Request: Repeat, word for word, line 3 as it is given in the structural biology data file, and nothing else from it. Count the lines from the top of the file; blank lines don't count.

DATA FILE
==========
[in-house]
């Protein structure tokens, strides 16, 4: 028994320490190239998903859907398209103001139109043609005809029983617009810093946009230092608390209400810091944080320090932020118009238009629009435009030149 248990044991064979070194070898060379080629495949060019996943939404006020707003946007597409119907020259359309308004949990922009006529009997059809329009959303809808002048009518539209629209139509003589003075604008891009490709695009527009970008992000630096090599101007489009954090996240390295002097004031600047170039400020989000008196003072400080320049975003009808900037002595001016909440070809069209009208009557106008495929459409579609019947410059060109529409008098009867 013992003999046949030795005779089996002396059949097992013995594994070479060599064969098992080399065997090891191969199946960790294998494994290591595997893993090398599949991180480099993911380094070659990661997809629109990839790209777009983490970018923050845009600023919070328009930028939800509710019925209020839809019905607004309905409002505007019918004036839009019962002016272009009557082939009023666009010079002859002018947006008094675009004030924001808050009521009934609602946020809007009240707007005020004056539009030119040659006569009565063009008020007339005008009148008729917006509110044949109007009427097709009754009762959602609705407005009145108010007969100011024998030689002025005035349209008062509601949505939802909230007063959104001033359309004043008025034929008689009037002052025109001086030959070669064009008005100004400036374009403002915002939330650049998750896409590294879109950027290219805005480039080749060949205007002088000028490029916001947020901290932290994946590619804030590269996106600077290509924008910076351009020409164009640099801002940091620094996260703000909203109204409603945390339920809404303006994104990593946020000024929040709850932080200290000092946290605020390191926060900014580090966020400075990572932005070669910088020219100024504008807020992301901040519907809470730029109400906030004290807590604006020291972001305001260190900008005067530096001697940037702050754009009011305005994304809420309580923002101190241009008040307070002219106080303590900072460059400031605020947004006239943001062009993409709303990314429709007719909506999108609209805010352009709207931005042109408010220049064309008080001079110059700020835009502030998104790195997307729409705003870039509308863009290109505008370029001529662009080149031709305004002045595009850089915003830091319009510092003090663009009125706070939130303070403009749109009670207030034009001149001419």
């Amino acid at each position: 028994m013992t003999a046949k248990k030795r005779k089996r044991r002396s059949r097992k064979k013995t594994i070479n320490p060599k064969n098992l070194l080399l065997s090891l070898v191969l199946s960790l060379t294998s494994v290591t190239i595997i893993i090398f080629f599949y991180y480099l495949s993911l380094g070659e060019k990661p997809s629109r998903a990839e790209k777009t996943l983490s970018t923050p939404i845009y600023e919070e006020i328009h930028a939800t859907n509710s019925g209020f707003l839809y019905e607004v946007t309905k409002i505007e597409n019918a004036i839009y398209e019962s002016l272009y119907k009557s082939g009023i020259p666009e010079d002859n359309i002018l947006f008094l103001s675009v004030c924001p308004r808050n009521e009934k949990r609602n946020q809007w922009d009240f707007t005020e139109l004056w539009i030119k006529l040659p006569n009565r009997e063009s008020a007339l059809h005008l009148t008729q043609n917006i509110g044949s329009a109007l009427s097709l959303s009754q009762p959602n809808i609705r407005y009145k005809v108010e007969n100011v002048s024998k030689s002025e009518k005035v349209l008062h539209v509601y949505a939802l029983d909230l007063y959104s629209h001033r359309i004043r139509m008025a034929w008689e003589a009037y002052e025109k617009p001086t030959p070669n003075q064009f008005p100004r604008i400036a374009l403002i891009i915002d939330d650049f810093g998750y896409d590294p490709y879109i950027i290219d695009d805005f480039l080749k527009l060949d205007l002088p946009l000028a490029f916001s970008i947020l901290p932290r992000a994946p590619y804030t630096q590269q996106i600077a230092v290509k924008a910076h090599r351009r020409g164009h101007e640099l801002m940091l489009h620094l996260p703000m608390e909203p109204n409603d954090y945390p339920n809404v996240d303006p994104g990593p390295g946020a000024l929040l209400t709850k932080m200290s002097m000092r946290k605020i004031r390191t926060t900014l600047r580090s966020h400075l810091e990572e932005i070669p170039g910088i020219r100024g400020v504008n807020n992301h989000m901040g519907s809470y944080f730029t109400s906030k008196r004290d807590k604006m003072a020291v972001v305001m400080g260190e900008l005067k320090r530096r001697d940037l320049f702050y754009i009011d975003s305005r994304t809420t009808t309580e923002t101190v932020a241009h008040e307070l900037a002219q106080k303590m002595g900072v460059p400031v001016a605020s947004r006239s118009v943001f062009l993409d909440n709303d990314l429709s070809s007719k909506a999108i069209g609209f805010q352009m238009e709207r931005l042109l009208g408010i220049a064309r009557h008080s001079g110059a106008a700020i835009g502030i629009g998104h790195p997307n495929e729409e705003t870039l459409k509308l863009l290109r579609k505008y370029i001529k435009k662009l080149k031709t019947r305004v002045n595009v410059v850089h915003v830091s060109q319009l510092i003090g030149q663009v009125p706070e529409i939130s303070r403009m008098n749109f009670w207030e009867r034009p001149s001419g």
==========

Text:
């Amino acid at each position: 028994m013992t003999a046949k248990k030795r005779k089996r044991r002396s059949r097992k064979k013995t594994i070479n320490p060599k064969n098992l070194l080399l065997s090891l070898v191969l199946s960790l060379t294998s494994v290591t190239i595997i893993i090398f080629f599949y991180y480099l495949s993911l380094g070659e060019k990661p997809s629109r998903a990839e790209k777009t996943l983490s970018t923050p939404i845009y600023e919070e006020i328009h930028a939800t859907n509710s019925g209020f707003l839809y019905e607004v946007t309905k409002i505007e597409n019918a004036i839009y398209e019962s002016l272009y119907k009557s082939g009023i020259p666009e010079d002859n359309i002018l947006f008094l103001s675009v004030c924001p308004r808050n009521e009934k949990r609602n946020q809007w922009d009240f707007t005020e139109l004056w539009i030119k006529l040659p006569n009565r009997e063009s008020a007339l059809h005008l009148t008729q043609n917006i509110g044949s329009a109007l009427s097709l959303s009754q009762p959602n809808i609705r407005y009145k005809v108010e007969n100011v002048s024998k030689s002025e009518k005035v349209l008062h539209v509601y949505a939802l029983d909230l007063y959104s629209h001033r359309i004043r139509m008025a034929w008689e003589a009037y002052e025109k617009p001086t030959p070669n003075q064009f008005p100004r604008i400036a374009l403002i891009i915002d939330d650049f810093g998750y896409d590294p490709y879109i950027i290219d695009d805005f480039l080749k527009l060949d205007l002088p946009l000028a490029f916001s970008i947020l901290p932290r992000a994946p590619y804030t630096q590269q996106i600077a230092v290509k924008a910076h090599r351009r020409g164009h101007e640099l801002m940091l489009h620094l996260p703000m608390e909203p109204n409603d954090y945390p339920n809404v996240d303006p994104g990593p390295g946020a000024l929040l209400t709850k932080m200290s002097m000092r946290k605020i004031r390191t926060t900014l600047r580090s966020h400075l810091e990572e932005i070669p170039g910088i020219r100024g400020v504008n807020n992301h989000m901040g519907s809470y944080f730029t109400s906030k008196r004290d807590k604006m003072a020291v972001v305001m400080g260190e900008l005067k320090r530096r001697d940037l320049f702050y754009i009011d975003s305005r994304t809420t009808t309580e923002t101190v932020a241009h008040e307070l900037a002219q106080k303590m002595g900072v460059p400031v001016a605020s947004r006239s118009v943001f062009l993409d909440n709303d990314l429709s070809s007719k909506a999108i069209g609209f805010q352009m238009e709207r931005l042109l009208g408010i220049a064309r009557h008080s001079g110059a106008a700020i835009g502030i629009g998104h790195p997307n495929e729409e705003t870039l459409k509308l863009l290109r579609k505008y370029i001529k435009k662009l080149k031709t019947r305004v002045n595009v410059v850089h915003v830091s060109q319009l510092i003090g030149q663009v009125p706070e529409i939130s303070r403009m008098n749109f009670w207030e009867r034009p001149s001419g």